Angular Momentum of a Point Mass

Concept: Angular Momentum of a Point Mass

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Video Transcript

Hey guys. So in this video I want to talk about the angular momentum L of a point mass. Now remember that in rotational problems, we can have either point mass which is a tiny object of no shape of no radius, no volume or you can have a rigid body, an extended body which is an object of a known shape that has a radius, has a volume and depending on whether you have a point mass or a rigid body questions are gonna be a little bit different. So let's look at the angular momentum of a point mass, let's check it out. So first I want to, I want to talk about a point mass in a circular path, a point mass tiny little m in a circular path like this about a central axis right there, it's going to have a rotational speed Omega and it has a linear equivalence v10, v10 the tangential velocity that you have when you're spinning. Now this does not mean, this does not mean that you have two types of motions you only have one type of motion which is rotational motion, okay? Just because you have a W and a V it doesn't mean you have linear and angular motion you only have rotational motion, that's why I call this a linear equivalence, okay? So that's a first distinction I want to make, I also want to point out that linear momentum and rotational momentum are not going to give you the same number, are not going to give you the same number. So because I have an Omega I can find a rotational momentum, rotational momentum l equals I Omega. So if I have Omega, I have this, well, if I'm going in a circle I also have a equivalent velocity V 10. So because I have a V that's equivalent to the W, I can find a linear momentum as well. So if I have a W, I can calculate L if I have a V, I can calculate p but these two will not give you the same number and that's because linear momentum remember is absolute but angular momentum is relative, it depends on the axis. So p is always going to be the same if your V is the same but if you change the radius of your rotation your L will change. So these numbers will not be equivalent to each other, they'll not be the same number, okay? If you calculate linear and angular momenta, momenta is just plural for momentum, linear momentum is p, angular momentum is L, for a point mass you're going to get different equations and different numbers, we need a quick example here so I can show you what I mean by that and you see how this stuff works. So I have a small two kilogram object so mass equals 2 small tells me that this is going to be a point mass, it's not going to have a shape, it spins horizontally around the vertical axis. So spinning horizontally means you spin like this around the vertical axis is just, imagine that you have an imaginary line that you spin around that line and that line is vertical, okay? So I'm going to draw the axis here and you're sort of spinning like this, okay? So here's the object m right there, you do this at a rate of 3 radians per second, 3 radians per second it's going to be your Omega, you know that because of the units radians per second so Omega equals 3 and it says maintaining a constant distance of 4 to the axis. So it mean that your distance to the axis is going to be 4, distance to the axis is little r. So I'm going to write that little r is 4. Alright, so we want to know what is the object's linear momentum and what is the object's angular momentum about its central axis. So for A we're looking for P, P equals mv and then for B we're looking for l, l equals I Omega, okay? Now for the purposes of solving this question before I find the numbers I actually want to change up these equations, I can change L to make it look kind of like p and I want to do this to show that even though L can look like p it's not going to be exactly the same, okay? You see what I mean once I get there. So what I'm going to do here is I'm going to replace I with the moment of inertia equation, remember moment of inertia of a point mass is given by mr squared where r is distance to the center to the axis of rotation so I'm gonna write this as mr squared. Now Omega is related to V, right? So if you're spinning like this and you'll have an Omega and you have a V they are related by, there's an r, r vector is the length, the distance, right? They're related by r equals r Omega. So if I rewrite Omega, Omega is going to be v over r, okay? So instead of Omega I'm going to have v over r, again I'm doing this to show you something, look what happens here, r cancels with r and then I have mvr, I'm going to change it around, I'm going to write instead of mvr and the point that I will make here is that p is mv, p is mv and L is mvr therefore not the same equation and not the same number, okay? So now we can plug stuff in, mass is 2, the velocity, the velocity would have to calculate that. So v equals rw. So r is distance 4, w is 3, so v is 12, so m is 2 and then this is 12, so this is going to be 24 and it's kilograms times meters per second. Now for L I have mass which is 2, I have 12 and the velocity in r is the distance which is 4. So this is going to be 96 kilograms times meters squared over seconds, okay? So notice how these are different equations and they are different answers, okay? The only case in which there will be the same is if the r happens to be 1 which is just a gigantic coincidence and then in that case there will happen to be the same but there's nothing special about an r equals 1 other than you get the same numerical value, okay? So that's it for this one, the last point, I'm going to make here is that this equation that we've got here, that L. So L is I Omega but you can also have L as mvr for a point mass. So this equation L, mvr is also used for angular momentum L of an object in linear motion about an axis of rotation. So if you ever get asked the question that says find the, find the angular momentum of an object about an axis of rotation, this is how you would do it. Okay we're going to do more of this soon but I want to quickly show you an example, let's say this is one of the classic ones, let's say you have this, a bar being supported by a fulcrum here and then a little object is falling here, right? So the object is about to hit. So when the object is about to hit it has a velocity of let's say of 10, okay? So even though this object is moving in linear motion you can ask what is the angular momentum of this object relative to the axis of rotation, the axis of rotation is here because this is a point about which this could spin, you would write that L is mvr, you will be given the the m, v is 10 and r would be this distance here, okay? So this equation here can be used if you want to find the angular momentum of an object that has linear motion, okay? So that's a finished one, hope this makes sense, let me know give any questions and let's get going.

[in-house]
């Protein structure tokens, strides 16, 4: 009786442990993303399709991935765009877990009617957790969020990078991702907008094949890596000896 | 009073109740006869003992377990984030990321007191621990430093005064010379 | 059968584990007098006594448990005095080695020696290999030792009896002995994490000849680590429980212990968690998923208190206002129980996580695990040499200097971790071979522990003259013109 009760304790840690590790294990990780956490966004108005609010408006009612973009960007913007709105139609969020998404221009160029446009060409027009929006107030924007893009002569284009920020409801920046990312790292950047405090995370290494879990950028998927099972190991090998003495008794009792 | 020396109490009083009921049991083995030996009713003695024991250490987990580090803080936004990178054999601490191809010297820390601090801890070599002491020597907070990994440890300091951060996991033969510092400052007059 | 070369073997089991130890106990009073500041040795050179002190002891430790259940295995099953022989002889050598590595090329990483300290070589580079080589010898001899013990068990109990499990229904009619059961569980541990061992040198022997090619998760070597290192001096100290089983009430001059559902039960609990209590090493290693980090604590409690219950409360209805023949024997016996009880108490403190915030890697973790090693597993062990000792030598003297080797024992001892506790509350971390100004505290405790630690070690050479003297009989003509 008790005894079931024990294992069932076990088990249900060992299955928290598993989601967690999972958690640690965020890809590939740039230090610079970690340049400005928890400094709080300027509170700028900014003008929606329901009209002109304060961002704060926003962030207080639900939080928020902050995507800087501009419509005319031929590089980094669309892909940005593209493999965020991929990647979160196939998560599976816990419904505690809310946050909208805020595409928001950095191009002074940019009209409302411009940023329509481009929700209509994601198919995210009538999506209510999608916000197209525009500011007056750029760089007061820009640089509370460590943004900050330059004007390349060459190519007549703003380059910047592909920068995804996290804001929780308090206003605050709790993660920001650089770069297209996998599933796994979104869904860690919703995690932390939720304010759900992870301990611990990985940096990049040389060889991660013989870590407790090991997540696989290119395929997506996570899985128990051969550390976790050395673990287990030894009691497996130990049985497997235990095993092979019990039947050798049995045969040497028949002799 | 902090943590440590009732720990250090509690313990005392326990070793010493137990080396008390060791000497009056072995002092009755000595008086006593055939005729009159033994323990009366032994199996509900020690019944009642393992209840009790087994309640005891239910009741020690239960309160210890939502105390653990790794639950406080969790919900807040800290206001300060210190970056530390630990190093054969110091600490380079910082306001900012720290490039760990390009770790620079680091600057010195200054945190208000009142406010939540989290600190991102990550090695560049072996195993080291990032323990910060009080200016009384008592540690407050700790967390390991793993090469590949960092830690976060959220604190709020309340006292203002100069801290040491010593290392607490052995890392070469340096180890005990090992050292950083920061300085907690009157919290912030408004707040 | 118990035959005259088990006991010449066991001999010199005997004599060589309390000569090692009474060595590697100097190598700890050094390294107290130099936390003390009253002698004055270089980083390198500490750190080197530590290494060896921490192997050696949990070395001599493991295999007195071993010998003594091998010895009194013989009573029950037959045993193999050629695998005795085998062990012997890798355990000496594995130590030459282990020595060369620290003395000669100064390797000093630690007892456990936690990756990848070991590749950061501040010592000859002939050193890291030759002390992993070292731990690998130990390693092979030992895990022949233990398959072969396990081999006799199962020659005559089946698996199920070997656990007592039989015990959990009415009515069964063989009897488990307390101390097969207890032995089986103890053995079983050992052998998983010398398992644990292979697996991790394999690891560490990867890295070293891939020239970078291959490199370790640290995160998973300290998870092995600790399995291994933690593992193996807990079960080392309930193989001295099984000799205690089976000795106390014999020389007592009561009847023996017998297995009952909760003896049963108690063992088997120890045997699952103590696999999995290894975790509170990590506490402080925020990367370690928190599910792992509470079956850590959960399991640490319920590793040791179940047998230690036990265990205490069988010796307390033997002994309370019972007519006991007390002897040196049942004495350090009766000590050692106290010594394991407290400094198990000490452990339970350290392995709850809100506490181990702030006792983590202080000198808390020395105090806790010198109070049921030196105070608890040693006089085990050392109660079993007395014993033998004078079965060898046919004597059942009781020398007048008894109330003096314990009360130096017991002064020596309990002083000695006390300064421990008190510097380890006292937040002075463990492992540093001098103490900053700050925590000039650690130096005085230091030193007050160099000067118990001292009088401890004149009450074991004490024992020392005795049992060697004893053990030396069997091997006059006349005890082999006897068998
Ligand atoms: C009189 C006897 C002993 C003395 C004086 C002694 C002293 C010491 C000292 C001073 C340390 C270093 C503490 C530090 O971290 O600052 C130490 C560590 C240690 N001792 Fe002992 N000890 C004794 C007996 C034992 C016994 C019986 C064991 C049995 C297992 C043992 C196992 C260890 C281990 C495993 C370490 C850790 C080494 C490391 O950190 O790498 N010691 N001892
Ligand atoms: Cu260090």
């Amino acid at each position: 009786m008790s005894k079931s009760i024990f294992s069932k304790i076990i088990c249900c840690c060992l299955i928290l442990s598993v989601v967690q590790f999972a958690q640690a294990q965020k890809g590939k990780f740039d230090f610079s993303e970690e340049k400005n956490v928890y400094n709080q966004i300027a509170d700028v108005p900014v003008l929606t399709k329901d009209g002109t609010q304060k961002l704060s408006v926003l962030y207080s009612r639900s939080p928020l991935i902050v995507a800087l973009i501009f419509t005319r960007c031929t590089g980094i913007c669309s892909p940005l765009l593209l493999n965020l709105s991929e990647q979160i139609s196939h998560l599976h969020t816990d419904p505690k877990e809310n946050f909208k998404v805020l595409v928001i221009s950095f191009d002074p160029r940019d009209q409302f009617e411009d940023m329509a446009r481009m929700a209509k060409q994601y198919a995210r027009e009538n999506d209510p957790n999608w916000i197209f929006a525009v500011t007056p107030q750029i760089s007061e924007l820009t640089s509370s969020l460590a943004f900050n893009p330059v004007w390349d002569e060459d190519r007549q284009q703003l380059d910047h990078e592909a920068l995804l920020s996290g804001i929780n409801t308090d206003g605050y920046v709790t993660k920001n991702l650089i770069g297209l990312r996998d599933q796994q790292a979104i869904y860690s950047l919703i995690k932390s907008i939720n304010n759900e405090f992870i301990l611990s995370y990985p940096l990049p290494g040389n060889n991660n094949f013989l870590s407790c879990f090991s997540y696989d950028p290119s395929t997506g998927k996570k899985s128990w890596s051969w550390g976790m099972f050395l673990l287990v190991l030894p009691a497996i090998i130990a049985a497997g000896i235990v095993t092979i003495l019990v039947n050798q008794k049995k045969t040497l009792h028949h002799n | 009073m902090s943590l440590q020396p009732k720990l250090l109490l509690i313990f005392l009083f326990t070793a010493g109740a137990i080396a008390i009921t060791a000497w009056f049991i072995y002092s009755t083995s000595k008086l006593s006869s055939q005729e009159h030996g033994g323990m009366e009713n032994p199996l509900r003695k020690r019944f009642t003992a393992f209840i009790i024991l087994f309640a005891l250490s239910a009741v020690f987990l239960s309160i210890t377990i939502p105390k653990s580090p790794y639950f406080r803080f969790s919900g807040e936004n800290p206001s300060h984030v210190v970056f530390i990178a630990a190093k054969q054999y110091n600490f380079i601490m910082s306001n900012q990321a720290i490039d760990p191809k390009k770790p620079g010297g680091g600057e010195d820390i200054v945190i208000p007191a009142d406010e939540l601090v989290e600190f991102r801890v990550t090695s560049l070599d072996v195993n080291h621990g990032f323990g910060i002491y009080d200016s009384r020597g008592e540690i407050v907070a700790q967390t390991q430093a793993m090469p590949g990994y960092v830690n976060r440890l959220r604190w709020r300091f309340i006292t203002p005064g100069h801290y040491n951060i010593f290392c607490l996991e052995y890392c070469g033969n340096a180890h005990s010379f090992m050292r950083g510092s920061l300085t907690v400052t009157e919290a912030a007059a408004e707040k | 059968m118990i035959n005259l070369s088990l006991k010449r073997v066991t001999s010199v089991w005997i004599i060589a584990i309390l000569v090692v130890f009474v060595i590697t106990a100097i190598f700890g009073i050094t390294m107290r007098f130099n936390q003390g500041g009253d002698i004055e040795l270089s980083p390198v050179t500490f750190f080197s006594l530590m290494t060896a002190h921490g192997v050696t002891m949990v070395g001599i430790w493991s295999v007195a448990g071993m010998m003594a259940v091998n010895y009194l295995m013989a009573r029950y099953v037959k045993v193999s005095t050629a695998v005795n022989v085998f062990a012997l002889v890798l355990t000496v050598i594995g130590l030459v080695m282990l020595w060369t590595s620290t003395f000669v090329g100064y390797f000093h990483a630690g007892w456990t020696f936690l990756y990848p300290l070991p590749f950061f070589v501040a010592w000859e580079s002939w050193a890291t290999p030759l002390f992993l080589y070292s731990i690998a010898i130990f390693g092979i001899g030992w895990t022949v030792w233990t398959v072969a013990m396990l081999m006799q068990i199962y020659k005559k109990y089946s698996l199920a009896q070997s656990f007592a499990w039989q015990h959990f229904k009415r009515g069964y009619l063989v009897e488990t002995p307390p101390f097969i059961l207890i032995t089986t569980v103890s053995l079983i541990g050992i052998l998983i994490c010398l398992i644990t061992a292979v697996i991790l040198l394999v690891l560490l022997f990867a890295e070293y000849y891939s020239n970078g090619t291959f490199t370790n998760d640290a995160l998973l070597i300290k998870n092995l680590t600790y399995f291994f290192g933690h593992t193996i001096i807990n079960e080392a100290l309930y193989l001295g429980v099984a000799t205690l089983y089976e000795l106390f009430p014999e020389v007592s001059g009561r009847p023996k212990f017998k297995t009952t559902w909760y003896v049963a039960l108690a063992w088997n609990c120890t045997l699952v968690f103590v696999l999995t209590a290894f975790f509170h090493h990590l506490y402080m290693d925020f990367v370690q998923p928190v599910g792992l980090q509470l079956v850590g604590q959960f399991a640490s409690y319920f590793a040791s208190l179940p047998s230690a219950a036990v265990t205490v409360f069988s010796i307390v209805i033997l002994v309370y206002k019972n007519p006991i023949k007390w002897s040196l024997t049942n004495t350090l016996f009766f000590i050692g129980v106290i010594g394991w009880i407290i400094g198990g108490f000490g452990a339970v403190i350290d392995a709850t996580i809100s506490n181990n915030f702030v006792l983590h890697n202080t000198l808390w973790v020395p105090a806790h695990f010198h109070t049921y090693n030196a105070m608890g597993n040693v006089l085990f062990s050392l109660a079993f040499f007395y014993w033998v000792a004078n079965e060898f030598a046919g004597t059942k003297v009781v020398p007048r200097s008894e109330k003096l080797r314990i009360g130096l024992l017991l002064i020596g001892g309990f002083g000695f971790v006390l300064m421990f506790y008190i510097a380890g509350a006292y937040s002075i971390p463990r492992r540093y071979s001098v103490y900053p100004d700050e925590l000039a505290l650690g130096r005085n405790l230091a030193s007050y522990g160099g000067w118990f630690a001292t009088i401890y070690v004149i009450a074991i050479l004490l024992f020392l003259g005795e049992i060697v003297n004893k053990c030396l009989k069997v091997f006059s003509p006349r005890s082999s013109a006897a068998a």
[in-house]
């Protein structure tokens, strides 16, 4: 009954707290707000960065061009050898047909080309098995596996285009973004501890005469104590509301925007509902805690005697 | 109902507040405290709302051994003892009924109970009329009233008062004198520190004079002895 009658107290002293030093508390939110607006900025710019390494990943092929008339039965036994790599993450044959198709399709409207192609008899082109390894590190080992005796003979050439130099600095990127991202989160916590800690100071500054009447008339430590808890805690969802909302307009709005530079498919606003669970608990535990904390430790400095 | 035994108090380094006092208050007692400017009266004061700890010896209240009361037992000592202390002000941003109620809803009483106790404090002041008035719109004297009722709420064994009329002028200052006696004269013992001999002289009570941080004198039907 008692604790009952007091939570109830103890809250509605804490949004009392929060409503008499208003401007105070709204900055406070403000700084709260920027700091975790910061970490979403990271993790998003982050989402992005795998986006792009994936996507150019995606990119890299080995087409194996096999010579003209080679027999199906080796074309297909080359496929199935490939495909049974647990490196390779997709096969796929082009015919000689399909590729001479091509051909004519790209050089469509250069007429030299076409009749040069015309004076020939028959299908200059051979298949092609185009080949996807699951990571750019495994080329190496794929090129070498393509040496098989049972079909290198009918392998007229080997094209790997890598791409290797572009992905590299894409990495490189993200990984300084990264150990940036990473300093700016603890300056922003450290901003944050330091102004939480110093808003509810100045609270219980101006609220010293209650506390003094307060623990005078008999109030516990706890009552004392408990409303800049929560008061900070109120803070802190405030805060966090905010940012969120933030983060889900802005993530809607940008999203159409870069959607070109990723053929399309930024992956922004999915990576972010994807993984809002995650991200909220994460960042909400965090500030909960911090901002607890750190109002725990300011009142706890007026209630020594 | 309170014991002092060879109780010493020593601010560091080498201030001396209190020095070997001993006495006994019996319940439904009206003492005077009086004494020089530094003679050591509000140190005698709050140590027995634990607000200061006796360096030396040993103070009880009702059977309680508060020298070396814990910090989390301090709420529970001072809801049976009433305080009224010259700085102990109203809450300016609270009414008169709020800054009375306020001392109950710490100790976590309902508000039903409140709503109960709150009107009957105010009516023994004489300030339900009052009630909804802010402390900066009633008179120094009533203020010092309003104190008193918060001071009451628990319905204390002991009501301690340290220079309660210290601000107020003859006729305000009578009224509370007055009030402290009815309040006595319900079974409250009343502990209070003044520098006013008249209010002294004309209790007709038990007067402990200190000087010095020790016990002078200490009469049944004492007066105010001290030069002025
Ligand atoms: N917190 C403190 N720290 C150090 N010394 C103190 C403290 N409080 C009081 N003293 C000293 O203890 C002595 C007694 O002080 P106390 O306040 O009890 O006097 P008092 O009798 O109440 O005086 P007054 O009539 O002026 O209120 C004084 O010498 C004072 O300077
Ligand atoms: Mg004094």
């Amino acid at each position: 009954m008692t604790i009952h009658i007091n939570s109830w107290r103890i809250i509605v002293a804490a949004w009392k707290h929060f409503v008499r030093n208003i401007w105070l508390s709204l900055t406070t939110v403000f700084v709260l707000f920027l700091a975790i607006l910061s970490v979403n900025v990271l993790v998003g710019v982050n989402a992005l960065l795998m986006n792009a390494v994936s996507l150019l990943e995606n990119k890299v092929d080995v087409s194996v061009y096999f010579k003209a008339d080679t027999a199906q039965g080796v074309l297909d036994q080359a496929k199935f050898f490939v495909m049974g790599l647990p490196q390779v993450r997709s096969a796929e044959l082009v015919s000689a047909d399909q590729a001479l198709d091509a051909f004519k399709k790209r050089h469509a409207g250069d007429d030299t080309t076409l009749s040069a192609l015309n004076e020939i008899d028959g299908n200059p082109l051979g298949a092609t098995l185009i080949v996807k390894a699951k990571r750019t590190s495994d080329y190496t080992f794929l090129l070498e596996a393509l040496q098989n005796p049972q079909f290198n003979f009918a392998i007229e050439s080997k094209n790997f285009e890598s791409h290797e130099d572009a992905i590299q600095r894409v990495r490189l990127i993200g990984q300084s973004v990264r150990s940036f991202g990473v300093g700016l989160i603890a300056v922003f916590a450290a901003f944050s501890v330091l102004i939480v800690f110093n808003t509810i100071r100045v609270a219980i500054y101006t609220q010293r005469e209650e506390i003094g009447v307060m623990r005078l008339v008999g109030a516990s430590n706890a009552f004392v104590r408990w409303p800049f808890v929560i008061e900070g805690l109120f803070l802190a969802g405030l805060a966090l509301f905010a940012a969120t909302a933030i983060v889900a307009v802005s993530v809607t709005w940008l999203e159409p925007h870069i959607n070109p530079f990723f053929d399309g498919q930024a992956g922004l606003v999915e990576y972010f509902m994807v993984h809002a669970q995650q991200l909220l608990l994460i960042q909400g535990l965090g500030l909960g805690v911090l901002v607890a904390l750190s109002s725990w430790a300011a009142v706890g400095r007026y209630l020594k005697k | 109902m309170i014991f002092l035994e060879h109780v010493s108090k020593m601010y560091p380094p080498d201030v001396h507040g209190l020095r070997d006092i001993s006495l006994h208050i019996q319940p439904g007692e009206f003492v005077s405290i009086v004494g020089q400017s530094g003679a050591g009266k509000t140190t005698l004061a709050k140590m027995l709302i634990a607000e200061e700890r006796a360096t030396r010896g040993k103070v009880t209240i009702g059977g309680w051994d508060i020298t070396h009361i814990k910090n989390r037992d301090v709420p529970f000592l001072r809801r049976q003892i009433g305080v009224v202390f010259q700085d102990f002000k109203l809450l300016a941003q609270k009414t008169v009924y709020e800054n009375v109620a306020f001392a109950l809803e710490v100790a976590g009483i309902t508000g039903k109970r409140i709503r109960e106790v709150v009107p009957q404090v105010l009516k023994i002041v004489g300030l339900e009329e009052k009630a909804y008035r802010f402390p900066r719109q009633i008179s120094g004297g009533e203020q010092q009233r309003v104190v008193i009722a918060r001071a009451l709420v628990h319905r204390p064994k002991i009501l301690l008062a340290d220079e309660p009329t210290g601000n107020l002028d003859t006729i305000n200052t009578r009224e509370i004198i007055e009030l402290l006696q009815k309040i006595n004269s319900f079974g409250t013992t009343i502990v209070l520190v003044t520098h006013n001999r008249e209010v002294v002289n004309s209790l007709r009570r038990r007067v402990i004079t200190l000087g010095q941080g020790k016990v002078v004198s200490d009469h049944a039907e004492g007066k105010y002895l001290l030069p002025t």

Problem: The Earth has mass 5.97 x 1024 kg, radius 6.37 x 106 m. The Earth-Sun distance is 1.5 x 1011 m. Calculate its angular momentum as it spins around itself. Treat the Earth as a solid sphere of uniform mass distribution. 

BONUS 1: Treating the Earth as a point mass, calculate its angular momentum as it spins around the Sun. 

BONUS 2: Does the Earth have linear momentum as it spins around (i) itself; (ii) the Sun?

8m

Problem: A system is made of two small, 3 kg masses attached to the ends of a 5 kg, 4 m long, thin rod. The system rotates with 180 RPM about an axis perpendicular to the rod and through one of its ends, as shown. Calculate the system’s angular momentum about its axis.